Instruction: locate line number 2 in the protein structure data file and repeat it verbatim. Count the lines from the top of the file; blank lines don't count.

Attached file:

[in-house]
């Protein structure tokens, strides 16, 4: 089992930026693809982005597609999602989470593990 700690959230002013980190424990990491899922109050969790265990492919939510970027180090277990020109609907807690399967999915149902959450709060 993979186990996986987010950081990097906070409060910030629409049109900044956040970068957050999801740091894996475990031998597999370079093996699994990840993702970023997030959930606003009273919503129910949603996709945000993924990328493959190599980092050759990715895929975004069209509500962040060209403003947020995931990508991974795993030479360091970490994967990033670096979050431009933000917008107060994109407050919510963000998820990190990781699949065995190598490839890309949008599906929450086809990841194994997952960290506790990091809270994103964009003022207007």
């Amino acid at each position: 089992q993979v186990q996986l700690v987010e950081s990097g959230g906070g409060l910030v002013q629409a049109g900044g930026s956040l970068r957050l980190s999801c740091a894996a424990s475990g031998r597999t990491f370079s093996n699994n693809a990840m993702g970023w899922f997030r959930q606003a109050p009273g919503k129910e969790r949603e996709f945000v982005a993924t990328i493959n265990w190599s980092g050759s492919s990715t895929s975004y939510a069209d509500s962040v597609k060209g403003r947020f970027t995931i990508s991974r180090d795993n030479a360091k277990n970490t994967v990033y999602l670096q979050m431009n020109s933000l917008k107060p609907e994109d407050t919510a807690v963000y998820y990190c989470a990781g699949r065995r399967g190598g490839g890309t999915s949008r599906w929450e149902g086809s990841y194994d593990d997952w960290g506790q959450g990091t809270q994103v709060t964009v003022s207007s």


């Protein structure tokens, strides 16, 4: 089992930026693809982005597609999602989470593990 700690959230002013980190424990990491899922109050969790265990492919939510970027180090277990020109609907807690399967999915149902959450709060 993979186990996986987010950081990097906070409060910030629409049109900044956040970068957050999801740091894996475990031998597999370079093996699994990840993702970023997030959930606003009273919503129910949603996709945000993924990328493959190599980092050759990715895929975004069209509500962040060209403003947020995931990508991974795993030479360091970490994967990033670096979050431009933000917008107060994109407050919510963000998820990190990781699949065995190598490839890309949008599906929450086809990841194994997952960290506790990091809270994103964009003022207007």